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Stars' rookie Benn there, done that

Monday, 01.11.2010 / 10:02 AM / Rookie Watch

By Dan Rosen - NHL.com Senior Writer

"It's definitely what I thought it would be. It's a challenge every night and that's the best part of it. It's tough, but it's fun. You have to step up to the challenge." -- Jamie Benn

Marc Crawford didn't just see Jamie Benn as Dallas' best rookie in training camp.

"He was probably our best player in training camp," Crawford told NHL.com last week.

At that point, Crawford said, the Stars' management group had to debate if they could teach Benn everything he didn't know while allowing him to adjust to the NHL?

The answer was obviously yes, but only because Benn, a fifth-round pick in 2007, showed on a daily basis how badly he wanted to make the team, or, more importantly, how badly he wanted to avoid going to the minor leagues.

Benn knew his chances of making the opening night roster were slim when he arrived in camp, but he was determined to do everything in his power to at least make Crawford and GM Joe Nieuwendyk think before they penned the lineup.

Turns out they made the right move in keeping the 20-year-old B.C. boy.

Benn was one of the Stars' best players through the first month with 10 points (3 goals, 7 assists) in 14 games, good for fifth on the team in October. His scoring has been up and down since (he now has 21 points in 44 games), but more importantly Benn is learning the NHL game and how his size, shot and one-on-one ability can play nicely to his advantage even at this level.

His skill and creativity have complemented Brenden Morrow's gritty game very well, which is why Crawford has kept them on opposite wings of the same line for most of the season. Tom Wandell, Mike Modano and Mike Ribeiro have rotated as the center.

"It's definitely what I thought it would be," Benn told NHL.com of his adjustment to the League. "It's a challenge every night and that's the best part of it. It's tough, but it's fun. You have to step up to the challenge."

Benn has recently hit a rut with 1 point and a minus-3 rating in his last eight games, but Crawford figured that would happen at some point. It does with almost every young player getting adjusted to the NHL.

"When you go through the circuit, there is all the newness of it," Crawford said. "It energizes you and you hope young guys bring energy to all the games, but it is somewhat overwhelming for them."

Crawford stopped short of saying this is a low point in Benn's rookie season.

"We recognize that he is going to have some highs and some times where he is just going to be getting by," he said. "He has stayed away from the lows, that's for sure."

The Stars particularly like Benn's physical upside. He's listed at 6-2 and he's a thick 207 pounds with some lingering baby fat. Crawford expects he'll turn that into muscle over the next few summers, and then he'll be a force to deal with on the right wing.

"He will in two or three years time," Crawford said. "He doesn't have an NHL body … but he has the kind of ability that allows him to play even with his limitations right now."

Morrow credits that to Benn's hockey sense and intelligence. He's gained a reputation as a guy who is very coachable and understands quickly what is being asked of him.

"I think 'Crow' is getting comfortable putting him in different situations and late in the game he has no problem putting him on the ice," Morrow told NHL.com. "He has no concerns with him."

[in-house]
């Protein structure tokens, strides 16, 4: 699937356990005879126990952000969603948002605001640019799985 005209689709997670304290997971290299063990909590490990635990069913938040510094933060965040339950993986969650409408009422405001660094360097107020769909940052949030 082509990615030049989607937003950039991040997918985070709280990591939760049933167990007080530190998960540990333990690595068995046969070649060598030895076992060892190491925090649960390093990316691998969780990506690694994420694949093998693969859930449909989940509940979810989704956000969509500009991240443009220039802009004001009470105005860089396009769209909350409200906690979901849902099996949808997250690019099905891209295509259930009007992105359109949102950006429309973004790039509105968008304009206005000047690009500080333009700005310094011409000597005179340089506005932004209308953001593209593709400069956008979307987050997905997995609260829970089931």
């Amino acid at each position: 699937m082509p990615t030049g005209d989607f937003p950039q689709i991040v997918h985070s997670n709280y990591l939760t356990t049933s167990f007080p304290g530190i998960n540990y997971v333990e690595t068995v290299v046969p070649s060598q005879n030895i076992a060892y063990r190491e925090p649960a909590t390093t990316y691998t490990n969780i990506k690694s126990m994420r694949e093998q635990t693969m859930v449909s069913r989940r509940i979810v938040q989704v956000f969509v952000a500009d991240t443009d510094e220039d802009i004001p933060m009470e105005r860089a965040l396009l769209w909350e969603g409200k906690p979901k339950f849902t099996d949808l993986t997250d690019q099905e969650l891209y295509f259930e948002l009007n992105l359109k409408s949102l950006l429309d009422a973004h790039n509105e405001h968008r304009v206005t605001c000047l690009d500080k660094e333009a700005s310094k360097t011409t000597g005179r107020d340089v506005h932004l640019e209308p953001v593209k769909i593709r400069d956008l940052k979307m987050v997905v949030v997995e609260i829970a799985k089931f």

Benn's growth from an 18-year-old kid with no major junior experience in 2007 to a 20-year-old coming off back-to-back stellar seasons for the WHL' Kelowna Rockets (147 points in 107 games) is staggering, Modano told NHL.com. He hasn't only matured mentally and physically, but his skating has drastically improved.

"He moves up and down the ice very well compared to his first couple of camps," Modano said. "It's all of his hockey sense, too. You can't teach hockey sense. You either have it or you don't, and he knows where to go and what to do with the puck. There is tons of upside there."

Benn prefers to stay quiet about his surprisingly first half. He credits Morrow for showing him the ropes and the coaching staff for showing faith in him.

"I got the opportunity from the coaches and that really helped out my confidence," Benn said. "Everyday I'm learning something new."

Such as how to use his size, even if Crawford thinks he's still a few years away from filling out.

"It doesn't really seem like you use it too much in junior because guys aren't so big," Benn said, "but definitely up here you have to use your size to your advantage to protect the puck."

"His shot is one of the best on the team," Morrow said. "He has a quick release. It's just a matter of getting into those scoring areas to use it. He has the tools."

Crawford and Nieuwendyk knew that in training camp. Benn made sure of that.

"He kept showing us day after day that he was not only good in practice and in games, but he was good at home, good on the road, good in his own end, and good at creating chances," Crawford said. "So, he certainly deserves to be here."

Contact Dan Rosen at drosen@nhl.com


Quote of the Day

Your team is going to want to recapture the feeling. What they're going to have to figure out is they're going to have to rewrite the story. Because you're going to rewrite the story doesn't mean you want a different end. It's just that you're going to have to learn that there's different challenges to get there, and if you're going to try and tap the same feeling, it ain't going to happen.

— Los Angeles Kings general manager Dean Lombardi on maintaining their success from last season